To enable a particular environment, virtualenvwrapper gives us some shortcut scripts. This will change the prompt to show the name of the current environment, eg. (myenv)$>

workon myenv


You have a brand new virtual environment to play with. While it’s active you can pretty much install any module an it will be installed only for this environment. Your global packages will be safe as ever. Also it’s a good idea to keep all your project dependencies in a requirements.txt file.

cd ~/go/to/project/dir
 pip install -r requirements.txt

A sample requirements file could look like the following.


You can try $>pip freeze > requirements.txt to port an existing virtualenvironment to a requirements file. Now you can add a step to your deployment script to install all required dependencies each time. Fabric is also an awesome tool that every Django programmer should know and use.

There are other awesome things that will save you time. If you goto your WORKON_HOME dir, you will notice files like postactivate, postdeactivate. These are global shell scripts that you can add commands to. They will be exectued on each activate, deactivate etc. Infact each environment directory inside can have their own hooks like these. Enough spoon feeding, browse the docs to find out more.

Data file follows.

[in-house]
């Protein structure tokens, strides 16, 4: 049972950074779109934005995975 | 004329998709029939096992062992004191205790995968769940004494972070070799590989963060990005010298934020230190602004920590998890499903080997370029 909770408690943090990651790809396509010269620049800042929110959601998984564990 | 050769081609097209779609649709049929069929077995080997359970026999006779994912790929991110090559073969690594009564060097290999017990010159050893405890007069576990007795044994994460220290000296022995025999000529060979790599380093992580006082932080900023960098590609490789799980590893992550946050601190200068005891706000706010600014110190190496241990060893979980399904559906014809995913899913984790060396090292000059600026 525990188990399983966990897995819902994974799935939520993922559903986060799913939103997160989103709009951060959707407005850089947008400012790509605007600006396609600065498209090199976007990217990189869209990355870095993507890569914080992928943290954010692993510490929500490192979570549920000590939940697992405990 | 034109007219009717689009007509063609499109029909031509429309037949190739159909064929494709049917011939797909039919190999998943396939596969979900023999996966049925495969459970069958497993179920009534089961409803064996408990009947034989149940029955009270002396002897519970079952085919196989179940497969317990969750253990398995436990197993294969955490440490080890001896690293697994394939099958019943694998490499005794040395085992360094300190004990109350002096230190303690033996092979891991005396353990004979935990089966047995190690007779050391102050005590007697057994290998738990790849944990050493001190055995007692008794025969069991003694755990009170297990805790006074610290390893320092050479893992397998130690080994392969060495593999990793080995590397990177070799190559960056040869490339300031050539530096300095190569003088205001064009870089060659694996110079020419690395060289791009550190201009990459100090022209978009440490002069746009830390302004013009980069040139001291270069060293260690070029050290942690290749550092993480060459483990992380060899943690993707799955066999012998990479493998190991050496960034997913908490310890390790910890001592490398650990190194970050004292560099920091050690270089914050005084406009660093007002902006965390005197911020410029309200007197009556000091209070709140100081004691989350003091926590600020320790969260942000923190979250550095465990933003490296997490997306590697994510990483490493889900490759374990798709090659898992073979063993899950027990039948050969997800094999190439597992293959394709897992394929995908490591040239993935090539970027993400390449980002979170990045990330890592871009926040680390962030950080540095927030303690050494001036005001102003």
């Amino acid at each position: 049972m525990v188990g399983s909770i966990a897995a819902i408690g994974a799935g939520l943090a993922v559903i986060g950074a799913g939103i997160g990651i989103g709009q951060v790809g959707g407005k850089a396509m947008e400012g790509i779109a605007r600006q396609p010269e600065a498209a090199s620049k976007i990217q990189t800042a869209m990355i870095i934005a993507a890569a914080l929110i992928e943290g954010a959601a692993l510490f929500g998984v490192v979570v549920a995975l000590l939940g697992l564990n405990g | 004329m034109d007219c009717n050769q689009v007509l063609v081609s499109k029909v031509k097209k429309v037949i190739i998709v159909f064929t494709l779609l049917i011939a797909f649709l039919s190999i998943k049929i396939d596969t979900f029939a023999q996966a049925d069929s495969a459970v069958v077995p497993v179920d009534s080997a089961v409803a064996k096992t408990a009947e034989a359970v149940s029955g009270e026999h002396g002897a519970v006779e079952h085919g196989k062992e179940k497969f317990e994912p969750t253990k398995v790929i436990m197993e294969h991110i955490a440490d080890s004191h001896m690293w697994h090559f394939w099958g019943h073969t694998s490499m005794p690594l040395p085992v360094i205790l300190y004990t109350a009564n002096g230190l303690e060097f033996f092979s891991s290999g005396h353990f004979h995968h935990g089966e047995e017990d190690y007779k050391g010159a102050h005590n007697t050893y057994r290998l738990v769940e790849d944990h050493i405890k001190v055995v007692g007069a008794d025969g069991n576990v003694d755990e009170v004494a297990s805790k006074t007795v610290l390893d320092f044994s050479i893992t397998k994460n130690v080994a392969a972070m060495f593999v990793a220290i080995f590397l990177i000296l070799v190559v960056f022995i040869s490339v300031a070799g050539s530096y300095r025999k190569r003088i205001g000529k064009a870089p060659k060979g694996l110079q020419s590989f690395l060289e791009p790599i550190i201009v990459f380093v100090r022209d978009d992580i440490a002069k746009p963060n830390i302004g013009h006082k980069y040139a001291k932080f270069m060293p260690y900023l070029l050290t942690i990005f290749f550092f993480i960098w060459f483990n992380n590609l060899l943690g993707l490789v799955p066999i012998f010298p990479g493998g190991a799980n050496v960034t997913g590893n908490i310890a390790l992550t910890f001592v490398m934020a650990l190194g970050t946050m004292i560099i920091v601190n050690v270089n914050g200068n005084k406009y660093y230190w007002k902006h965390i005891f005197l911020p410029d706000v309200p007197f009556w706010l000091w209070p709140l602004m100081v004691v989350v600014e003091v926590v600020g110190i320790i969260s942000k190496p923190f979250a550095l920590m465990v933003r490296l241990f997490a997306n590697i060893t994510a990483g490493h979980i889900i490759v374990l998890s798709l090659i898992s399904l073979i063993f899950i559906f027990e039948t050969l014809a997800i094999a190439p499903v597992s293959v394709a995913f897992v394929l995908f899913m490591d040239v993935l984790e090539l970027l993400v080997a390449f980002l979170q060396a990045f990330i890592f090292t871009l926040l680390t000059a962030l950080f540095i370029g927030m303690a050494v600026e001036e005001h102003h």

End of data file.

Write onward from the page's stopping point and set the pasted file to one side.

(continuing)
But wait!! it’s not that easy. If you’re running a django project like this, you’ll have a hell of a time installing modules like mysql-python, PIL etc. using pip inside a virtualenv. They need to be compiled, and due to changed paths the correct libraries aren’t found on a fresh system. I’ll explain some more common gotchas on my next post.


How to add request.user to HTTP 500 error reports on Django?

Continuing on from the last post, django provides an excellent hook in middlewares to process exception. You can add a new middleware and override the process_handler exception to add any kind of info to the request object. This info then shows up on the errors displayed on the screen(in debug mode) or sent as email. Profit!

class ExceptionUserInfoMiddleware(object):
    Adds user details to request.META, so that they show up in
    the error emails.

    Add to settings.MIDDLEWARE_CLASSES and keep it outermost
    (i.e. on top if possible). This allows it to catch exceptions 
    in other middlewares as well.

    def process_exception(self, request, exception):
        Process the exception.

           - `request`: request that caused the exception
           - `exception`: actual exception being raised